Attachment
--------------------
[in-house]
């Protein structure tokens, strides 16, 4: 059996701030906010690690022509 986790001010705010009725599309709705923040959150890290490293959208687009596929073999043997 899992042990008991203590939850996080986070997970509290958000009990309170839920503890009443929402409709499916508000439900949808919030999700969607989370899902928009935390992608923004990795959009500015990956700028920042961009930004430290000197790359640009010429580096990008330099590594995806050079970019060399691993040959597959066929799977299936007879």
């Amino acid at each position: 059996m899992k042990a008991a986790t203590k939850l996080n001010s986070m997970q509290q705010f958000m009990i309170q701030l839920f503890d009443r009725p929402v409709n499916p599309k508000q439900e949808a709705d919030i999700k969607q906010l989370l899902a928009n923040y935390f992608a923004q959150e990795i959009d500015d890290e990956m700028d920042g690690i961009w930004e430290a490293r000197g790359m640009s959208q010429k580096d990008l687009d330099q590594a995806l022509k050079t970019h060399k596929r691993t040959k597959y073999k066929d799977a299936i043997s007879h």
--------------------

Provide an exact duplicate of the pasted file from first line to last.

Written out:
[in-house]
């Protein structure tokens, strides 16, 4: 059996701030906010690690022509 986790001010705010009725599309709705923040959150890290490293959208687009596929073999043997 899992042990008991203590939850996080986070997970509290958000009990309170839920503890009443929402409709499916508000439900949808919030999700969607989370899902928009935390992608923004990795959009500015990956700028920042961009930004430290000197790359640009010429580096990008330099590594995806050079970019060399691993040959597959066929799977299936007879």
């Amino acid at each position: 059996m899992k042990a008991a986790t203590k939850l996080n001010s986070m997970q509290q705010f958000m009990i309170q701030l839920f503890d009443r009725p929402v409709n499916p599309k508000q439900e949808a709705d919030i999700k969607q906010l989370l899902a928009n923040y935390f992608a923004q959150e990795i959009d500015d890290e990956m700028d920042g690690i961009w930004e430290a490293r000197g790359m640009s959208q010429k580096d990008l687009d330099q590594a995806l022509k050079t970019h060399k596929r691993t040959k597959y073999k066929d799977a299936i043997s007879h």